You can enable this by selecting Options -> Security Options -> General Settings on most BlackBerry devices.
3. Wipe It!
If you are giving away or replacing your BlackBerry, clear the content first - this process is called wiping. Essentially you are erasing all of the data that is stored and bringing the BlackBerry back to its factory default state. Before you proceed to wipe your device, back up any information that you don’t want to lose.
Wiping the device is quite simple and there are a few ways to do it.
If you enter an incorrect password into your BlackBerry 10 consecutive times, the BlackBerry by default will wipe itself as a security precaution. You will be prompted to type the word “blackberry” (no quotes) in order to confirm the wipe.
In order to perform a manual wipe of your entire BlackBerry, you will need to do the following: Options > Security Options > General Settings > Click the trackwheel/trackball on the Password field > Select “Wipe Handheld“. As with the above method you will be prompted to enter “blackberry” (no quotes) in order confirm the system wipe.
Remember, if you lose your BlackBerry or if it is stolen, contact your carrier immediately. Have them deactivate your SIM card and ask them to have the PIN number registered as lost or stolen. Simply put, if your BlackBerry is reported stolen and the PIN is listed as stolen, the culprit can change the SIM card and use the device as a phone but the data services will be blocked. Of course, report a lost or stolen BlackBerry device to the police.
If you have a corporate BlackBerry make sure you contact your IT staff. They should be able to remotely enable security features and/or wipe your smartphone.
Returning a cell phone
If the cell phone you purchased was not of satisfactory quality, fit for its purpose and as described, or if there is a fault on the network or SIM card, you may be entitled to a refund.
To return a cell phone:
- If you have only had the phone a few weeks or haven’t had a reasonable opportunity to check it, you are may entitled to a refund for a fault or poor description, or alternatively you may request a replacement;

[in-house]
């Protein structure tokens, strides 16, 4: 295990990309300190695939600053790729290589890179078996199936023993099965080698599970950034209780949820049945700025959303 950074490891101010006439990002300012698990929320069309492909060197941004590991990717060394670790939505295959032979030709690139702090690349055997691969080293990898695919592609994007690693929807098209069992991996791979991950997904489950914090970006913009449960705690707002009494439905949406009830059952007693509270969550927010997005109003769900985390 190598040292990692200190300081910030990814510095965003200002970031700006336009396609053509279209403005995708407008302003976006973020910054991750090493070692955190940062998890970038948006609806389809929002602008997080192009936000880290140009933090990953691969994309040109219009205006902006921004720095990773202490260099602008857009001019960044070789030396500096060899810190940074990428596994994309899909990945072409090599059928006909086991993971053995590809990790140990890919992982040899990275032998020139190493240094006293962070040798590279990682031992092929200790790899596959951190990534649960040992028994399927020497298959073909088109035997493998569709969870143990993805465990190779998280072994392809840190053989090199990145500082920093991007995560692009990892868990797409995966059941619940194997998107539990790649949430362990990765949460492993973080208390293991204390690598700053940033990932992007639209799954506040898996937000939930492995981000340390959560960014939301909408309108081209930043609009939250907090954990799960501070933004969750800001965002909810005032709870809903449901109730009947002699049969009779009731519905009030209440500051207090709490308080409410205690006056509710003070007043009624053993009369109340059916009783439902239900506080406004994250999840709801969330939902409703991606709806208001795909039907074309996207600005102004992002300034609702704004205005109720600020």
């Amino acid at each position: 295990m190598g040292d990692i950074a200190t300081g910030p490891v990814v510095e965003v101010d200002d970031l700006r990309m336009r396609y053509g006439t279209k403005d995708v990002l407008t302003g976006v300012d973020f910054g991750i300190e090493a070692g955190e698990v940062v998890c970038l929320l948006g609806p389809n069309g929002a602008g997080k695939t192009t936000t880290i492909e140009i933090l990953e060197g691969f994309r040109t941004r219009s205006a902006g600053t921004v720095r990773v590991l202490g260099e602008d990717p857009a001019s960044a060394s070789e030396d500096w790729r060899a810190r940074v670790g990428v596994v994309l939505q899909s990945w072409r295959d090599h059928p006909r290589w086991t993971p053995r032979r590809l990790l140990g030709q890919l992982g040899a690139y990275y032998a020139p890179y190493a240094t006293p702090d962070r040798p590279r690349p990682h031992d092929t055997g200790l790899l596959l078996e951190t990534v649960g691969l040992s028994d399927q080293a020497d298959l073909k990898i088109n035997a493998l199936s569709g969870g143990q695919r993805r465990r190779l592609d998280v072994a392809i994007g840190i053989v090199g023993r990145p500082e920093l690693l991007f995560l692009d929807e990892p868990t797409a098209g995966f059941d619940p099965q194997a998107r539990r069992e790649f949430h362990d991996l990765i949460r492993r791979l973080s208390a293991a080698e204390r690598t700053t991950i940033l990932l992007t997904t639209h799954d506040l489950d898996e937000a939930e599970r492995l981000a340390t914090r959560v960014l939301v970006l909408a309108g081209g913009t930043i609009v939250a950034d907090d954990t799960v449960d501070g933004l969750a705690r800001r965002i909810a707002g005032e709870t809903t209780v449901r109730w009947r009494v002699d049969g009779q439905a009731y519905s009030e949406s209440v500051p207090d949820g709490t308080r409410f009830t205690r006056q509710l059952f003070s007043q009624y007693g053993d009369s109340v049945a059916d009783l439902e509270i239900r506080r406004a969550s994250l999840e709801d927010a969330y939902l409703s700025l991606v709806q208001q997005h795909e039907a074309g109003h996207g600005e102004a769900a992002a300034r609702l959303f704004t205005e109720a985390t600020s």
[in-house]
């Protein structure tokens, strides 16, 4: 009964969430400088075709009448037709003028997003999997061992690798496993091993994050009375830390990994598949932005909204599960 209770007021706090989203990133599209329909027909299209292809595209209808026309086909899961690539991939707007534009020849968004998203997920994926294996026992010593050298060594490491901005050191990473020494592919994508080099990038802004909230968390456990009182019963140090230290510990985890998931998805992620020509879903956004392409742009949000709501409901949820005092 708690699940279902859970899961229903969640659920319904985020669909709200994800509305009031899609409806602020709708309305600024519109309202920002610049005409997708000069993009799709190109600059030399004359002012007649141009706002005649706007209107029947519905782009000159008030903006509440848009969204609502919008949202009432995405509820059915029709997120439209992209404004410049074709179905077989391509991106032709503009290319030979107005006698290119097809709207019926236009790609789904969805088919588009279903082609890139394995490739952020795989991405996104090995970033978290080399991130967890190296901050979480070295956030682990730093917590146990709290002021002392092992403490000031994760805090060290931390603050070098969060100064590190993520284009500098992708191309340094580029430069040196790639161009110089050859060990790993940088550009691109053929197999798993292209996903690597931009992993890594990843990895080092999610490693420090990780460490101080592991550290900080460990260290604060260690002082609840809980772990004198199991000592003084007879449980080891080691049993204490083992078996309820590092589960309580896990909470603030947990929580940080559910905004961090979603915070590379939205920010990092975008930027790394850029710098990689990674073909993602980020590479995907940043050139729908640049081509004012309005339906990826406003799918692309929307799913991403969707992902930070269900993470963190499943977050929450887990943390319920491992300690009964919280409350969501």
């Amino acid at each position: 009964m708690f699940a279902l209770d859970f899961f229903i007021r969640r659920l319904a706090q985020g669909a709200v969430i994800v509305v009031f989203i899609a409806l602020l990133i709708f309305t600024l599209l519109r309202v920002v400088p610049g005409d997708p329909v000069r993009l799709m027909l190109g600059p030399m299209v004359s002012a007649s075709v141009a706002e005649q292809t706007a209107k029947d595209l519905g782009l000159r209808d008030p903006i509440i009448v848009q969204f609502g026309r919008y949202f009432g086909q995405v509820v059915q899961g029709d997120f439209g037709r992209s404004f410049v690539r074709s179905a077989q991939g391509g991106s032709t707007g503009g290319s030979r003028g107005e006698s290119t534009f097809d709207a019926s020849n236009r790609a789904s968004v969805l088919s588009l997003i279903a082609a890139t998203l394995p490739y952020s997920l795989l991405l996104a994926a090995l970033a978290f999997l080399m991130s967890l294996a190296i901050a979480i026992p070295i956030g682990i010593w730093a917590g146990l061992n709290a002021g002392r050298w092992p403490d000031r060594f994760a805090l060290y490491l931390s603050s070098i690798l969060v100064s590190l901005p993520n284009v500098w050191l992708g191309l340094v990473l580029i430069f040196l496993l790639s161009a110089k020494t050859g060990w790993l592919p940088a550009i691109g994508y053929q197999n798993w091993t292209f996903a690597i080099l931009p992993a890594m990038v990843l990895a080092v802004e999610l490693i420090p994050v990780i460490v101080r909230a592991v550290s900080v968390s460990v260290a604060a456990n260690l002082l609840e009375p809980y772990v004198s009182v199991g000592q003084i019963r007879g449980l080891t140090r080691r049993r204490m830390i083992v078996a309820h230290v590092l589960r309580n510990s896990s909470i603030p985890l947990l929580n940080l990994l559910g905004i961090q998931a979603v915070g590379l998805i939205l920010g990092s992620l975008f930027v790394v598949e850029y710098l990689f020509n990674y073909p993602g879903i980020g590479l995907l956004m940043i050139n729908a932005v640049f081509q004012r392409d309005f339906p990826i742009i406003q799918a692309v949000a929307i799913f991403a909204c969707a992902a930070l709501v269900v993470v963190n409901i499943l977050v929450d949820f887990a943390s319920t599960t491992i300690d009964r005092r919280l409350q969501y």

- If the fault is only minor and can easily be put right, it is reasonable to accept a repair. This won’t stop you claiming a replacement or refund if the repair turns out to be unsatisfactory;
- If you have had the phone longer than a few weeks or have had a reasonable opportunity to check it, you may be still entitled to a repair or replacement. A repair should be carried out within a reasonable period of time and without causing you significant inconvenience. Any repair should restore it to a satisfactory condition. If this does not happen, you are entitled to a replacement or compensation. This could be a sum of money or the cost of having somebody else repair the phone;
- If the phone cannot be replaced you are entitled to a refund. The store may make a reduction from the price you paid to allow for the use you have had from the phone;
- If you are out of pocket in any other way, you may be entitled to compensation over and above the price of the phone. The trader is liable for your problem, not the manufacturer.
If you are entitled to a refund, replacement or repair, it is the store who must sort out your problem. The store cannot tell you to go back to the manufacturer or to claim through a guarantee or warranty.